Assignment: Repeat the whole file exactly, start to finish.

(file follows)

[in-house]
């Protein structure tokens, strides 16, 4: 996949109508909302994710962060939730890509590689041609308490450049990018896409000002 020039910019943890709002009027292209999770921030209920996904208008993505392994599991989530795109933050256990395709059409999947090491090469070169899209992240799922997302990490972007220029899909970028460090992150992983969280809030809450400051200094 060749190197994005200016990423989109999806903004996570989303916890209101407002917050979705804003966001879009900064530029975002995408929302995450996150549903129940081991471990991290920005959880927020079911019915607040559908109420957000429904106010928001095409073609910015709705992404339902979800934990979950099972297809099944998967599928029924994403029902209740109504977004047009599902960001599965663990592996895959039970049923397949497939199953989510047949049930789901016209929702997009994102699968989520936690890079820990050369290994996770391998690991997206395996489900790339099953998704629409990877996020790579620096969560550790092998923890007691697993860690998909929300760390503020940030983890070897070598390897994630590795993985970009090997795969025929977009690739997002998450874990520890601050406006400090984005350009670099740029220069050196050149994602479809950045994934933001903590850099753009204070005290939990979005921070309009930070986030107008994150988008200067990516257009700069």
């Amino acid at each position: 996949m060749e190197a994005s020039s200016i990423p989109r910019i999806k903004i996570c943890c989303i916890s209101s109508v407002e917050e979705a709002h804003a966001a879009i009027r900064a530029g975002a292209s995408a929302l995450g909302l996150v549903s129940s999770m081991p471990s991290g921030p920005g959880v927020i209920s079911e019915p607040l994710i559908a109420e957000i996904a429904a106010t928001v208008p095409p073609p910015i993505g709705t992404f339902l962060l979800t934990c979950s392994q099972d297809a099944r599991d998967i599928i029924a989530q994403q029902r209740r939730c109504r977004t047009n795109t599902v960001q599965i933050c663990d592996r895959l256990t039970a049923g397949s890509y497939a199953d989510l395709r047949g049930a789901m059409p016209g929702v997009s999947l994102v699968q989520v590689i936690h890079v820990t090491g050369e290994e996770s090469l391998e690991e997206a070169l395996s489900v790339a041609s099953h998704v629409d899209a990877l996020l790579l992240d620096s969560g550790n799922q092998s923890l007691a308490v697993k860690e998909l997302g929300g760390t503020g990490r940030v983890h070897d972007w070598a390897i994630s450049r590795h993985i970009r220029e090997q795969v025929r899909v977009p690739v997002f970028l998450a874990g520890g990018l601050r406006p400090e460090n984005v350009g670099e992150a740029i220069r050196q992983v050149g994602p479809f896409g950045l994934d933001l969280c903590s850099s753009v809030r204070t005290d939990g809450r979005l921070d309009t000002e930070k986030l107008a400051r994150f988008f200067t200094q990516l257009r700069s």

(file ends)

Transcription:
[in-house]
């Protein structure tokens, strides 16, 4: 996949109508909302994710962060939730890509590689041609308490450049990018896409000002 020039910019943890709002009027292209999770921030209920996904208008993505392994599991989530795109933050256990395709059409999947090491090469070169899209992240799922997302990490972007220029899909970028460090992150992983969280809030809450400051200094 060749190197994005200016990423989109999806903004996570989303916890209101407002917050979705804003966001879009900064530029975002995408929302995450996150549903129940081991471990991290920005959880927020079911019915607040559908109420957000429904106010928001095409073609910015709705992404339902979800934990979950099972297809099944998967599928029924994403029902209740109504977004047009599902960001599965663990592996895959039970049923397949497939199953989510047949049930789901016209929702997009994102699968989520936690890079820990050369290994996770391998690991997206395996489900790339099953998704629409990877996020790579620096969560550790092998923890007691697993860690998909929300760390503020940030983890070897070598390897994630590795993985970009090997795969025929977009690739997002998450874990520890601050406006400090984005350009670099740029220069050196050149994602479809950045994934933001903590850099753009204070005290939990979005921070309009930070986030107008994150988008200067990516257009700069």
């Amino acid at each position: 996949m060749e190197a994005s020039s200016i990423p989109r910019i999806k903004i996570c943890c989303i916890s209101s109508v407002e917050e979705a709002h804003a966001a879009i009027r900064a530029g975002a292209s995408a929302l995450g909302l996150v549903s129940s999770m081991p471990s991290g921030p920005g959880v927020i209920s079911e019915p607040l994710i559908a109420e957000i996904a429904a106010t928001v208008p095409p073609p910015i993505g709705t992404f339902l962060l979800t934990c979950s392994q099972d297809a099944r599991d998967i599928i029924a989530q994403q029902r209740r939730c109504r977004t047009n795109t599902v960001q599965i933050c663990d592996r895959l256990t039970a049923g397949s890509y497939a199953d989510l395709r047949g049930a789901m059409p016209g929702v997009s999947l994102v699968q989520v590689i936690h890079v820990t090491g050369e290994e996770s090469l391998e690991e997206a070169l395996s489900v790339a041609s099953h998704v629409d899209a990877l996020l790579l992240d620096s969560g550790n799922q092998s923890l007691a308490v697993k860690e998909l997302g929300g760390t503020g990490r940030v983890h070897d972007w070598a390897i994630s450049r590795h993985i970009r220029e090997q795969v025929r899909v977009p690739v997002f970028l998450a874990g520890g990018l601050r406006p400090e460090n984005v350009g670099e992150a740029i220069r050196q992983v050149g994602p479809f896409g950045l994934d933001l969280c903590s850099s753009v809030r204070t005290d939990g809450r979005l921070d309009t000002e930070k986030l107008a400051r994150f988008f200067t200094q990516l257009r700069s």